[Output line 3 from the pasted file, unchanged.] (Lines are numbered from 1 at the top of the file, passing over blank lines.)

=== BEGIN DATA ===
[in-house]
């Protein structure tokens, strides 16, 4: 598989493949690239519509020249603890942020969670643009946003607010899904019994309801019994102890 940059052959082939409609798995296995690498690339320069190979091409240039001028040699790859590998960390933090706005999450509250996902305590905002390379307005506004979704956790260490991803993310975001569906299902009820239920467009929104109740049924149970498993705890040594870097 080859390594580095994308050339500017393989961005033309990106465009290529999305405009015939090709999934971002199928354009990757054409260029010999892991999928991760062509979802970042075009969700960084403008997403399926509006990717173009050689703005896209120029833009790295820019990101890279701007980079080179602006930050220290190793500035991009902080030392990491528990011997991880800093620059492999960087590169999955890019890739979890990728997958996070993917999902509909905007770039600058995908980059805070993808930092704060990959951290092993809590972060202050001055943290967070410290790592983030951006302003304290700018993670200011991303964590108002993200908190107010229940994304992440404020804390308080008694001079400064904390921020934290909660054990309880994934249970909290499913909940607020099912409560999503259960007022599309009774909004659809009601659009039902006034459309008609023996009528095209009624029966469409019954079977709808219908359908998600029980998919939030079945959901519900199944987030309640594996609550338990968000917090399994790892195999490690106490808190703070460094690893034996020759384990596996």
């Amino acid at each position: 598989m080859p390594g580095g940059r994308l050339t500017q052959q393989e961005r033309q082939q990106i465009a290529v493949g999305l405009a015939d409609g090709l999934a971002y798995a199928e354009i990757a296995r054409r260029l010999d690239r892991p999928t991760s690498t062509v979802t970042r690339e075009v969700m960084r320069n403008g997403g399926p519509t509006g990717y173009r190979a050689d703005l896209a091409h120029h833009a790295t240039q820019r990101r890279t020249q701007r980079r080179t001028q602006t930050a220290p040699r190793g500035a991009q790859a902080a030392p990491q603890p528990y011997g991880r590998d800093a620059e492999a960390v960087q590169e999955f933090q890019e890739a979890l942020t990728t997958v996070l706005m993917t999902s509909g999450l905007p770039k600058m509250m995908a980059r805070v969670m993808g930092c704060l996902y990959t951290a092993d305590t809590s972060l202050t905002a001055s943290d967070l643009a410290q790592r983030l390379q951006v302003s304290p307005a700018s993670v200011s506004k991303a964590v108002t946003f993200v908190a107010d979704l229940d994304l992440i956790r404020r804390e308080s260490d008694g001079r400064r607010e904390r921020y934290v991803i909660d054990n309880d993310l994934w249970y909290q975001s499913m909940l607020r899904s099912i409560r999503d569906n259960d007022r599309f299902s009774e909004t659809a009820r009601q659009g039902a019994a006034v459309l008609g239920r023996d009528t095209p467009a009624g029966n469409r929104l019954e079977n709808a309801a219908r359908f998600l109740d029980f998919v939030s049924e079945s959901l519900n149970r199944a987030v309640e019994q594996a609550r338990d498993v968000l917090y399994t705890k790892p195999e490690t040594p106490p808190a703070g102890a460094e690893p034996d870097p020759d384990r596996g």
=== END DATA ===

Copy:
């Amino acid at each position: 598989m080859p390594g580095g940059r994308l050339t500017q052959q393989e961005r033309q082939q990106i465009a290529v493949g999305l405009a015939d409609g090709l999934a971002y798995a199928e354009i990757a296995r054409r260029l010999d690239r892991p999928t991760s690498t062509v979802t970042r690339e075009v969700m960084r320069n403008g997403g399926p519509t509006g990717y173009r190979a050689d703005l896209a091409h120029h833009a790295t240039q820019r990101r890279t020249q701007r980079r080179t001028q602006t930050a220290p040699r190793g500035a991009q790859a902080a030392p990491q603890p528990y011997g991880r590998d800093a620059e492999a960390v960087q590169e999955f933090q890019e890739a979890l942020t990728t997958v996070l706005m993917t999902s509909g999450l905007p770039k600058m509250m995908a980059r805070v969670m993808g930092c704060l996902y990959t951290a092993d305590t809590s972060l202050t905002a001055s943290d967070l643009a410290q790592r983030l390379q951006v302003s304290p307005a700018s993670v200011s506004k991303a964590v108002t946003f993200v908190a107010d979704l229940d994304l992440i956790r404020r804390e308080s260490d008694g001079r400064r607010e904390r921020y934290v991803i909660d054990n309880d993310l994934w249970y909290q975001s499913m909940l607020r899904s099912i409560r999503d569906n259960d007022r599309f299902s009774e909004t659809a009820r009601q659009g039902a019994a006034v459309l008609g239920r023996d009528t095209p467009a009624g029966n469409r929104l019954e079977n709808a309801a219908r359908f998600l109740d029980f998919v939030s049924e079945s959901l519900n149970r199944a987030v309640e019994q594996a609550r338990d498993v968000l917090y399994t705890k790892p195999e490690t040594p106490p808190a703070g102890a460094e690893p034996d870097p020759d384990r596996g």